You forgot why you are doing it. And suddenly all the things you’ve learned replace your original incentives and why you wanted to learn how to cook in the first place.
You were told that you cannot combine milk and lemon – so you don’t. But have you ever tried making paneer? You have checked out Malaysian and Austrian cuisine, so you might combine coconut milk and fish sauce with apple strudel – because you think it’s hip and new and interesting.
But, do you step back and check if this is what you want? Is this the taste you like? Is this part of your goal? Probably not.
So step back and rethink why you do all of this. What do you need in order to achieve which goal? Which techniques do you need? What should you focus on? Ever ordered from a take-out that offers Chinese-Grill-Italian-French-German-Taiwanese-Crossover? Did you like it?
Ask yourself these questions:
Why did you want to learn to cook?
Why did you want to understand how to cook?
Why did you copy chefs?
Why did you experiment?
If you reach a point where you feel any confusion , I’d recommend focusing on eggs for a while. Scrambled eggs, boiled eggs, fried eggs, eggs benedict, pancakes with eggs, eggnoodles, egg on steak, egg nog, foamy eggs, real pudding made of eggs, sauce hollandaise, spaghetti carbonara…
That should get you back on track.
About the Author:
Florian Ross is a musical explorer.
His journey into the many lands of jazz began with studies in Cologne and later London and New York, where he honed his skills both as a pianist and a composer. Florian’s special area of devotion and expertise was post-bop, which flowered into his remarkable ability today to handle all forms of contemporary and improvised music.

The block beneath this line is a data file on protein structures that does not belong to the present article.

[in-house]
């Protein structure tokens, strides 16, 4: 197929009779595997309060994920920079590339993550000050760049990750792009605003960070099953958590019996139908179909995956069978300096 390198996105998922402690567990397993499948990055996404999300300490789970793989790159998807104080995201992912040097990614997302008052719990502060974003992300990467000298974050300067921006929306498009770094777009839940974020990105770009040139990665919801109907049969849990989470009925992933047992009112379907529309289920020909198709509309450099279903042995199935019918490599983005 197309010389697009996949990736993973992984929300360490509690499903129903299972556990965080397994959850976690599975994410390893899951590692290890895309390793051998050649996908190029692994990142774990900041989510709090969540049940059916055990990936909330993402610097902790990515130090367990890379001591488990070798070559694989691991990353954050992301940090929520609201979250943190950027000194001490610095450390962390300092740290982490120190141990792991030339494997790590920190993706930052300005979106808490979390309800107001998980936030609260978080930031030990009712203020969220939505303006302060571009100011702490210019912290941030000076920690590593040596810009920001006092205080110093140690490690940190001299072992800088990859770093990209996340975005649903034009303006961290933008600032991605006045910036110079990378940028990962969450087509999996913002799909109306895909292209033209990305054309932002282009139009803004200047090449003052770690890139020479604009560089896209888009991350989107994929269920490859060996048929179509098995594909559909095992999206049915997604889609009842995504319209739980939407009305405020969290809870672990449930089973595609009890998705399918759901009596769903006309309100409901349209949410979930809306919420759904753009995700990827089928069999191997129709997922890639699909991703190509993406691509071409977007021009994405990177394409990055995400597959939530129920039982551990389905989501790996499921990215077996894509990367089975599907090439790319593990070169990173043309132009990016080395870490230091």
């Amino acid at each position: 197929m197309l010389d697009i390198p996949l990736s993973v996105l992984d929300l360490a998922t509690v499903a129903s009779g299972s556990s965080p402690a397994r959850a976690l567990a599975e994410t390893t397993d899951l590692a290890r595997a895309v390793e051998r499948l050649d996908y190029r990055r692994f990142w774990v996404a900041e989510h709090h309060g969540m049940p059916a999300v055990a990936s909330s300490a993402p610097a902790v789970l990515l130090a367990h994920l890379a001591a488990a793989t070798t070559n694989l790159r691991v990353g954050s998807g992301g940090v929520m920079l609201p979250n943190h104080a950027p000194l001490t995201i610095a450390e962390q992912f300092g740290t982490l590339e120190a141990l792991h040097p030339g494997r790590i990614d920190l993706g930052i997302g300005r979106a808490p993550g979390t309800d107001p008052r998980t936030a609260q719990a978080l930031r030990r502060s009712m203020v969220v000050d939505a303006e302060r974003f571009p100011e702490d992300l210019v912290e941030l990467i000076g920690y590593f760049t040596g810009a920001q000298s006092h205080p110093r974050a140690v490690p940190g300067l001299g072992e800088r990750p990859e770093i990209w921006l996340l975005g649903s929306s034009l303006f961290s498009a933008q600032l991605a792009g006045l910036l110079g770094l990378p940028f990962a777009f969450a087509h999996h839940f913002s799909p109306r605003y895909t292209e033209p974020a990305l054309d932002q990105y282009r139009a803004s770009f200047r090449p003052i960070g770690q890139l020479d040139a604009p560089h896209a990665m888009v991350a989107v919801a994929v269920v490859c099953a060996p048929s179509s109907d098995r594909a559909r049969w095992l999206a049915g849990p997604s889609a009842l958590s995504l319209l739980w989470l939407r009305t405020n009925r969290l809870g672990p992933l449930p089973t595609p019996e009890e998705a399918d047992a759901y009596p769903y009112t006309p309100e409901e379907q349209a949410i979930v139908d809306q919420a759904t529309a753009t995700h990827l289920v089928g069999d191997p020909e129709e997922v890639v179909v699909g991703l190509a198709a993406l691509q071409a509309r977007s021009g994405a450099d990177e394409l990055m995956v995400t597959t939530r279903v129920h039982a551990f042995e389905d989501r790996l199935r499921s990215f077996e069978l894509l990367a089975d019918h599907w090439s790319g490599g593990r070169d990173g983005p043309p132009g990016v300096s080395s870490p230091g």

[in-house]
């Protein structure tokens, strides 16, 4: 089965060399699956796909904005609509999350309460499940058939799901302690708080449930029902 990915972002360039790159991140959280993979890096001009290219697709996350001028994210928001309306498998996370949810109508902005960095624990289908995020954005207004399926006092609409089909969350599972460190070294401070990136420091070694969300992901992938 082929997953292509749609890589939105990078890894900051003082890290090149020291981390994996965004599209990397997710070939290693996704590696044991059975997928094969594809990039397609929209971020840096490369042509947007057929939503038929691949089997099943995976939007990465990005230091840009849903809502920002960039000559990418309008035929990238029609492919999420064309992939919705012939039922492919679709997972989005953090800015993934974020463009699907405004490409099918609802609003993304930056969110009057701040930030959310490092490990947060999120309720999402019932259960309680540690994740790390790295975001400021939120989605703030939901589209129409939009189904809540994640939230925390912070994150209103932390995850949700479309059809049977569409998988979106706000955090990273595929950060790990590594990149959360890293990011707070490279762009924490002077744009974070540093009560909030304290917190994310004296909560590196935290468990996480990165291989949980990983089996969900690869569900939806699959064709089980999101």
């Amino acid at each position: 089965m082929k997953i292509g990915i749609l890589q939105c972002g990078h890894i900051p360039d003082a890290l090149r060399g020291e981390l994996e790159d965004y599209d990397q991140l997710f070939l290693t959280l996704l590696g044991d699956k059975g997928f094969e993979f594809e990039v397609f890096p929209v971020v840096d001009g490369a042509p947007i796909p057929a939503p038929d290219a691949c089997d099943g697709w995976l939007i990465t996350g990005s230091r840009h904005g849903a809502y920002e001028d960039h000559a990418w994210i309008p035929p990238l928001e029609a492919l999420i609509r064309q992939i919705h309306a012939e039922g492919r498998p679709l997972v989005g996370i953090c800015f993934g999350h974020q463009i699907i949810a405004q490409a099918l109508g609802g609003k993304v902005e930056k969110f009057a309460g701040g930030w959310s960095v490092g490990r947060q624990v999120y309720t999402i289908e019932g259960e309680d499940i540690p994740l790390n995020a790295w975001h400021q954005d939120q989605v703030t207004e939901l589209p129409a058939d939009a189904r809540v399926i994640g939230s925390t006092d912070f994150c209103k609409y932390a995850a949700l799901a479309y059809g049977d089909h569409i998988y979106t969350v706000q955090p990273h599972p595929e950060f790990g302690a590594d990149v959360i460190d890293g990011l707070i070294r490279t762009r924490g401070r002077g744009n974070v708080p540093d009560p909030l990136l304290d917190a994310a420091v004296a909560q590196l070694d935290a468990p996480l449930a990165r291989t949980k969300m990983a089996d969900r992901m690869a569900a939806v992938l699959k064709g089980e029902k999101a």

His first album as a leader appeared in 1998. Now he has a dozen to his name, with more on the way!
Florian’s music comes from a deep synthesis of heart and mind, of feeling and intellect. This is why he can so effortlessly span the realms of improvised and composed jazz. His gifts as a piano player prevent him from being seduced into the abstract theory of purely intellectual composition, while his instincts as a composer enables him to steer clear of self-indulgence on the keyboards.
He leaves to others the boring arguments about traditional jazz versus the avant-garde. Florian’s too busy making music.
And it’s music of a breathtaking variety. The diversity of formats he works in is simply dazzling. Just listen to the samples http://www.florianross.de/#media to hear Florian casually excel in every combination from solo, duo, trio and quintet right up to big bands and string orchestras.
He has taught at many German universities and academies and is currently teaching Piano and Composition at the Hochschule für Musik und Tanz, Köln. He has also been involved in teaching clinics and workshops all over the world.
He has played, composed and arranged for many orchestras across Europe including the Metropole Orchestra, WDR and NDR Big Band. Florian’s international awards for playing and composing are too numerous to list, but among them are the coveted first prize in the Danish Radio Big Band International Thad Jones Competition and the prestigious WDR Jazz prize for composition.
– Andrew Cartmel, Spring 2014